LACBA in the Law School Classroom
Our minority law school scholarship fund is already making a difference for those in need
By Patricia M. Schnegg
Patricia M. Schnegg is president of the Association.
This President's Page was originally published in the September 1999 issue of Los Angeles Lawyer.
No one can question the fact that women and minorities have made significant strides in the legal profession during the last two decades. Neither can one question the fact that the number of minorities in the profession and in law schools is disappointingly low compared to the demographic makeup of our community. Last year, in an effort to help remedy this situation, Association President Lee Edmon approached the Minority Representation in the Legal Profession Committee with a new task. The stated purpose of the committee is to develop and implement policies and programs that will increase the minority representation in the legal profession at all levels. So it was appropriate for Lee to ask the committee, chaired by Ron Beard, to initiate a new fund-raising campaign that would provide scholarships for minority law students who, because of disadvantaged backgrounds, would be unable to continue their studies without additional financial assistance.
The Association took this step in response to the alarming decline in minority admissions at University of California law schools in the wake of the board of regents' resolution in 1995 that banned affirmative action programs in the university's admissions policies. Coupled with the passage of Proposition 209 the following year, the climate for minorities seeking admission became decidedly more chilly. The Association's minority scholarship program is, however, not limited to public law schools but instead encompasses students admitted to the five accredited law schools in Los Angeles County: UCLA, USC, Loyola, Pepperdine, and Southwestern.
Under Ron's able stewardship, the committee achieved a great success during the first year of its campaign. It raised more than $120,000 in scholarship funds, due in large measure to the generous support provided by local businesses and law firms, including the following:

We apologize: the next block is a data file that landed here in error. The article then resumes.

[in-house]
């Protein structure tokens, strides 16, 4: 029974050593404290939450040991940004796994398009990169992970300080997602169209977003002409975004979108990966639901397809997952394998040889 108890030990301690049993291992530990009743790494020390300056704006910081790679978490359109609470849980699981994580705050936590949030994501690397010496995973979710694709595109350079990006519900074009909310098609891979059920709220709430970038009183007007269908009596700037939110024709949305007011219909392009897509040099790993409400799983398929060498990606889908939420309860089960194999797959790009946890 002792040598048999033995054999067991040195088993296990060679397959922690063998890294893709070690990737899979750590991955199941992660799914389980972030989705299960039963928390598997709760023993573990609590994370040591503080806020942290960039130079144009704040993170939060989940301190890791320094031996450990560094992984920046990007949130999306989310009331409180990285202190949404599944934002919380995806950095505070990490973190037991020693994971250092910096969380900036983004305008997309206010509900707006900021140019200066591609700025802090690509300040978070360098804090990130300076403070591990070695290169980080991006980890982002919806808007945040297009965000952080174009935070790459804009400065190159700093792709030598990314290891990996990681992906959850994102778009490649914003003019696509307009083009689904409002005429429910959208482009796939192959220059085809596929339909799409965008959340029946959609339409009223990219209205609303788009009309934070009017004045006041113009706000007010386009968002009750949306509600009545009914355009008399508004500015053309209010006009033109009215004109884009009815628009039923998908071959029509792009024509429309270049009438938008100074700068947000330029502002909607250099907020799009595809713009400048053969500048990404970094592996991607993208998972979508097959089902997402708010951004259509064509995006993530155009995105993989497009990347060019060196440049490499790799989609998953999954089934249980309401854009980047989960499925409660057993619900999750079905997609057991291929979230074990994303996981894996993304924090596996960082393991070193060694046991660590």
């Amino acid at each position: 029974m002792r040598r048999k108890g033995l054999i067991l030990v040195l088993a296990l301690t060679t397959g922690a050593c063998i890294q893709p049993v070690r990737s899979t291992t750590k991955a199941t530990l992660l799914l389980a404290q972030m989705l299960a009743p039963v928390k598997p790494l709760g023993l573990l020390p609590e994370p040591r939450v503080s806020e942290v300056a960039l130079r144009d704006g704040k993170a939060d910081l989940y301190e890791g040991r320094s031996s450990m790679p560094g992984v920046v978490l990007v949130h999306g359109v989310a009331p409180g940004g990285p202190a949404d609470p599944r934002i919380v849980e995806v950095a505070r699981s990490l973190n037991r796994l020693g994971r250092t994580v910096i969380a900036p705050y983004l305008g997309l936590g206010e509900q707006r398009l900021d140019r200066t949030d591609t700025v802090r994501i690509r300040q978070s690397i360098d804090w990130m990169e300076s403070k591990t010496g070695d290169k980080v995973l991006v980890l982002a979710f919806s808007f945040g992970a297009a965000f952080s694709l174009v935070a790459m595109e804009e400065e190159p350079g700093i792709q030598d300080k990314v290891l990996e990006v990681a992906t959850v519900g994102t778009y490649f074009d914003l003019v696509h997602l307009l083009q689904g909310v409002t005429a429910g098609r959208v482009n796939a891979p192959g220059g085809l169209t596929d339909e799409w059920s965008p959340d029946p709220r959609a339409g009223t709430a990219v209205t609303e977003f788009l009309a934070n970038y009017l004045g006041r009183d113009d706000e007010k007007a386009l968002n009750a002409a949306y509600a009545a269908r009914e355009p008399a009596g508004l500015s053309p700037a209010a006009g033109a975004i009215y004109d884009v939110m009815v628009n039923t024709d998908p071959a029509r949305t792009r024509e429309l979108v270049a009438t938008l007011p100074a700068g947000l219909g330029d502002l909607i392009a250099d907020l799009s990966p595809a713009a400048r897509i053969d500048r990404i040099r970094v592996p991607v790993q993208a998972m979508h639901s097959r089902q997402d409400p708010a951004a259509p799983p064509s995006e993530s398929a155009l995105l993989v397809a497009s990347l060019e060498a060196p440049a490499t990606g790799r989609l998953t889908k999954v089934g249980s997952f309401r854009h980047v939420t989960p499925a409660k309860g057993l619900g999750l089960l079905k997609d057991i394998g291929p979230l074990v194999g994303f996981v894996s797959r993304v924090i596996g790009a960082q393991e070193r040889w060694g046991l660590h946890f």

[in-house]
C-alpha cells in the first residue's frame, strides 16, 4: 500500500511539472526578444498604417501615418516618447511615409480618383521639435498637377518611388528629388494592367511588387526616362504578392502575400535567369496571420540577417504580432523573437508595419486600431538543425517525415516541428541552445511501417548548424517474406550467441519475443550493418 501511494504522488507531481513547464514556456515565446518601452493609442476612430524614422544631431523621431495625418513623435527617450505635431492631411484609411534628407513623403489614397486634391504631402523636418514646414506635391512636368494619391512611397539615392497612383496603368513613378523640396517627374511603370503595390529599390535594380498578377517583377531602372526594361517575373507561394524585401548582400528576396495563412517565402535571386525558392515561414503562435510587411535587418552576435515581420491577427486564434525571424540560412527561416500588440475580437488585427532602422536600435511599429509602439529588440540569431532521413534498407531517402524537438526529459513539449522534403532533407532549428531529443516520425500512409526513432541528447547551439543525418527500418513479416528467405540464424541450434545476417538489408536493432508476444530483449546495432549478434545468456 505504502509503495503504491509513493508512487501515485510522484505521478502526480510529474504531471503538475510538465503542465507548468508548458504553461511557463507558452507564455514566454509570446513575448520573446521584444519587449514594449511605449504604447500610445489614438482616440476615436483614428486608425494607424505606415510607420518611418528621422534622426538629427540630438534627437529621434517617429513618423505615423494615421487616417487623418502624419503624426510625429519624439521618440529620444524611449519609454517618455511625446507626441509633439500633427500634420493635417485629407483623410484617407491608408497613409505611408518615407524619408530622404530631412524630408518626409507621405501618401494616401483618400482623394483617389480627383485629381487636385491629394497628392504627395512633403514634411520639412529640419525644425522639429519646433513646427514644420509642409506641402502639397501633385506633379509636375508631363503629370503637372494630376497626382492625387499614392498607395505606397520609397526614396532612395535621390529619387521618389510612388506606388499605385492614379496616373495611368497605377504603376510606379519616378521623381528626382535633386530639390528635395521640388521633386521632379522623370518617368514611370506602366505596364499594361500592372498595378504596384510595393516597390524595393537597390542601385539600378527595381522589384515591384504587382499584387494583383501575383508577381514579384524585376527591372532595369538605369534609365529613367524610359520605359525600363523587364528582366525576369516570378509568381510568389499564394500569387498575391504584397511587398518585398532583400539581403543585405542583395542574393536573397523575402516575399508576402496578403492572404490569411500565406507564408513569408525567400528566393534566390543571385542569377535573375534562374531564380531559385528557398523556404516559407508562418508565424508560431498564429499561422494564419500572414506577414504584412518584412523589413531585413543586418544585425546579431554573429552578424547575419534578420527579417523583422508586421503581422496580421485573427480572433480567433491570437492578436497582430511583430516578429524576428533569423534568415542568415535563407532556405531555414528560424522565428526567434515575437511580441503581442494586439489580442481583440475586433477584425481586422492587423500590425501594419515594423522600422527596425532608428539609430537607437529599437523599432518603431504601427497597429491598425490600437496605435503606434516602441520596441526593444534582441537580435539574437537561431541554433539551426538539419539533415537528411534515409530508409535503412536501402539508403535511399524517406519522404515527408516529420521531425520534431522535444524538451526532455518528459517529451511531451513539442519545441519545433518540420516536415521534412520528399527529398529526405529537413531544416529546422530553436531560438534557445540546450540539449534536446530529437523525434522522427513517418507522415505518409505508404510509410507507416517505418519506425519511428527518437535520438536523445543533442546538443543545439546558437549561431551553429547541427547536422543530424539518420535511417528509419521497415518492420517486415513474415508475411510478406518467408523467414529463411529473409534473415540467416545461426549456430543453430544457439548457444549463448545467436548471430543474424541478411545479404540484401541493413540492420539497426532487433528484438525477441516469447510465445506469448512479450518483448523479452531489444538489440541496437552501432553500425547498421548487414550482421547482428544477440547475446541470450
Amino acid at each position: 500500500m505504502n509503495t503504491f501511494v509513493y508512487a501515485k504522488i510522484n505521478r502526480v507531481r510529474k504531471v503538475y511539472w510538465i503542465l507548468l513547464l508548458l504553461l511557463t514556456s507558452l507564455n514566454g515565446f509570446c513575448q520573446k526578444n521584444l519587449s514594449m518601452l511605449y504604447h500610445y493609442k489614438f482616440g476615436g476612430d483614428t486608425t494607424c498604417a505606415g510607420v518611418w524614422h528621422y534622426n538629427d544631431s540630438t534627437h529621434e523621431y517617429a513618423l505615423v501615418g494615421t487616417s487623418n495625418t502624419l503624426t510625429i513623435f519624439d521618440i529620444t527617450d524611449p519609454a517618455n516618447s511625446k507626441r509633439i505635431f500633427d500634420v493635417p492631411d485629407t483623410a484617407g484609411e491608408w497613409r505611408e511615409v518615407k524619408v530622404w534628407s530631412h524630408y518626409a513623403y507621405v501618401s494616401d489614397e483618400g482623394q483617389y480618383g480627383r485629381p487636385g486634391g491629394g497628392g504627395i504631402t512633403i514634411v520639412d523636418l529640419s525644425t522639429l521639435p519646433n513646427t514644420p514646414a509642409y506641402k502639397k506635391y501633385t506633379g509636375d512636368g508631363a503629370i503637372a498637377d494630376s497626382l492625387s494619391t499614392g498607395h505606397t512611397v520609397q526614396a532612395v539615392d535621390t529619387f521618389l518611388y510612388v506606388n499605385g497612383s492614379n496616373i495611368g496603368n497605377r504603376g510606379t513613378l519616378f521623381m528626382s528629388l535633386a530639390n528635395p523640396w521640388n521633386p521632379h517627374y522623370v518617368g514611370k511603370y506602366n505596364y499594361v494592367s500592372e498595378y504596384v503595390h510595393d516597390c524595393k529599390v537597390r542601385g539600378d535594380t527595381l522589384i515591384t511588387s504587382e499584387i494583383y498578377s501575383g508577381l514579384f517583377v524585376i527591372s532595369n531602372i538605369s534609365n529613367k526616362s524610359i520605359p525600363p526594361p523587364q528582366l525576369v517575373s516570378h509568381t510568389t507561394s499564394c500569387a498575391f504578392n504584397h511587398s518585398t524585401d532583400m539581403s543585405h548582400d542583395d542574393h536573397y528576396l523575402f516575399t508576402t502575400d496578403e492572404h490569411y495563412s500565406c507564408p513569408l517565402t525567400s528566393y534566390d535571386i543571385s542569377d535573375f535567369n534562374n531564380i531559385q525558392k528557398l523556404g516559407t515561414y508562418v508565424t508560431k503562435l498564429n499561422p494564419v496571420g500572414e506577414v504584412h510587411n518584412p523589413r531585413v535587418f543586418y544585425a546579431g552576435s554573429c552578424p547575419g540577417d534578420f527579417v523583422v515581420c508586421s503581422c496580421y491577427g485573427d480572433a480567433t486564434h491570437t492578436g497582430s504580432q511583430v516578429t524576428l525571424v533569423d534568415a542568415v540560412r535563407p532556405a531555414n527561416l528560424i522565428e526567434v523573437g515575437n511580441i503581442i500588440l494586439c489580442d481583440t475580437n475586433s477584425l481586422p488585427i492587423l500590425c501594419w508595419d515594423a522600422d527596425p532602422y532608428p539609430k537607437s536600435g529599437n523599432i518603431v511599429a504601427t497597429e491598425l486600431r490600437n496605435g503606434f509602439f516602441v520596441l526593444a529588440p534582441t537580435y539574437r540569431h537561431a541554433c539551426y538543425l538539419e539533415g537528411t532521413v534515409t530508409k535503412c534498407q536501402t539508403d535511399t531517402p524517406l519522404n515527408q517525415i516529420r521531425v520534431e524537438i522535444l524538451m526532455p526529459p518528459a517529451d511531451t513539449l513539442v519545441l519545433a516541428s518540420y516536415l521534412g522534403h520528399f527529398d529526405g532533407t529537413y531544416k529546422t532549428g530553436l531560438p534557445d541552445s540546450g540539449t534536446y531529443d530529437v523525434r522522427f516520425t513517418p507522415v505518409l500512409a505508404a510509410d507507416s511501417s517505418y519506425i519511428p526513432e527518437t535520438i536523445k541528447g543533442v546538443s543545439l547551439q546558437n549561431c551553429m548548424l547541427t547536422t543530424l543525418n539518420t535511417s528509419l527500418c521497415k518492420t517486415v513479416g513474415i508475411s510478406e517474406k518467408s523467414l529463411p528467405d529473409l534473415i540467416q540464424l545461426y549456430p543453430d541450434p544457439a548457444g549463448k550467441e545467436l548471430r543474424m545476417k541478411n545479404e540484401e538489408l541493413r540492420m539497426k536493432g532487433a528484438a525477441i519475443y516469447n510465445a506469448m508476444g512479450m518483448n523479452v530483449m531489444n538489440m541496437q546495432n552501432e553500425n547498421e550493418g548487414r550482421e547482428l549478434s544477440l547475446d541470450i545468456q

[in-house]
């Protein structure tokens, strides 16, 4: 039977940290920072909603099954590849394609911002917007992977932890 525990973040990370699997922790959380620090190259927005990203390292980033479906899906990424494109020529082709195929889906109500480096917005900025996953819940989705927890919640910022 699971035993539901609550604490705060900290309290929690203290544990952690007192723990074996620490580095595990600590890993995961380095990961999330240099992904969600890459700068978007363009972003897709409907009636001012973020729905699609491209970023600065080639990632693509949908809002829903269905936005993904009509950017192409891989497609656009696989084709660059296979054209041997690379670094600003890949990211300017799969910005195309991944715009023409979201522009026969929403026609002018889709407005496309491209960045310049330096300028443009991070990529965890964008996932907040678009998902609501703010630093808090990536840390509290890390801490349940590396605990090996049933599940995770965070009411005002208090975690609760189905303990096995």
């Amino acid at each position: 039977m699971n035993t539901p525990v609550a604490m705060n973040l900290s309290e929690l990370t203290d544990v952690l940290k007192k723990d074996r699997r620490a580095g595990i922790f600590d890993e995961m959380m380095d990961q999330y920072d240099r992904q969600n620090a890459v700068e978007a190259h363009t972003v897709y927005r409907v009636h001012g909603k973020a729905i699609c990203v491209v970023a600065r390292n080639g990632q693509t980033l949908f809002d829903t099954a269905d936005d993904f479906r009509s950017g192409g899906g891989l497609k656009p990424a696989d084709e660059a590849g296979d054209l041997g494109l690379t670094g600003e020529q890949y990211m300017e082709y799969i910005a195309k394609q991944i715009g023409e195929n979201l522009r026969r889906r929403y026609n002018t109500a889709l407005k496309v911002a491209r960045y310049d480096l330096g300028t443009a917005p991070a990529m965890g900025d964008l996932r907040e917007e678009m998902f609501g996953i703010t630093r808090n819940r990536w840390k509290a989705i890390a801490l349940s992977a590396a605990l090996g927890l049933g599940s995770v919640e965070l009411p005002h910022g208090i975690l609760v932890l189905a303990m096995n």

- AT&T Wireless
- Breidenbach, Buckley, Huchting, Halm & Hamblet
- Roland L. Coleman Jr., Esq.
- Dewey Ballantine LLP
- Gibson, Dunn & Crutcher LLP
- Katten Muchin & Zavis
- Latham & Watkins
- McClintock, Weston, Benshoof, Rochefort, Rubalcava & MacCuish LLP
- McCutchen, Doyle, Brown & Enersen LLP
- McKenna & Cuneo LLP
- Morrison & Foerster LLP
- O'Melveny & Myers LLP
- Paul, Hastings, Janofsky & Walker LLP
- Marc M. Seltzer, Esq.
- Sempra Energy
- Sheppard, Mullin, Richter & Hampton LLP
- Sidley & Austin
- Skadden, Arps, Slate, Meagher & Flom LLP
- Union Bank of California
- Wilson, Elser, Moskowitz, Edelman & Dicker
Anticipating this success, the Association, together with our local law schools, distributed scholarship application forms to minority students who needed financial assistance to continue their studies. The response was overwhelming. The Association received more than one hundred applications, and the review committee awarded a total of 24 scholarships, each in the amount of $5,000, for the 1999-2000 law school year.
As law school becomes a distant memory for many of us, we tend to forget those factors that motivated us to pursue the law as a career, and we also tend to forget how difficult it is for many to achieve that goal and the obstacles that must be overcome. The scholarship applications required a personal statement from those seeking the Association's assistance, and collectively they form a compelling reminder of just how difficult that journey can be. I would like to share with you the life histories of three of the Association's scholarship recipients.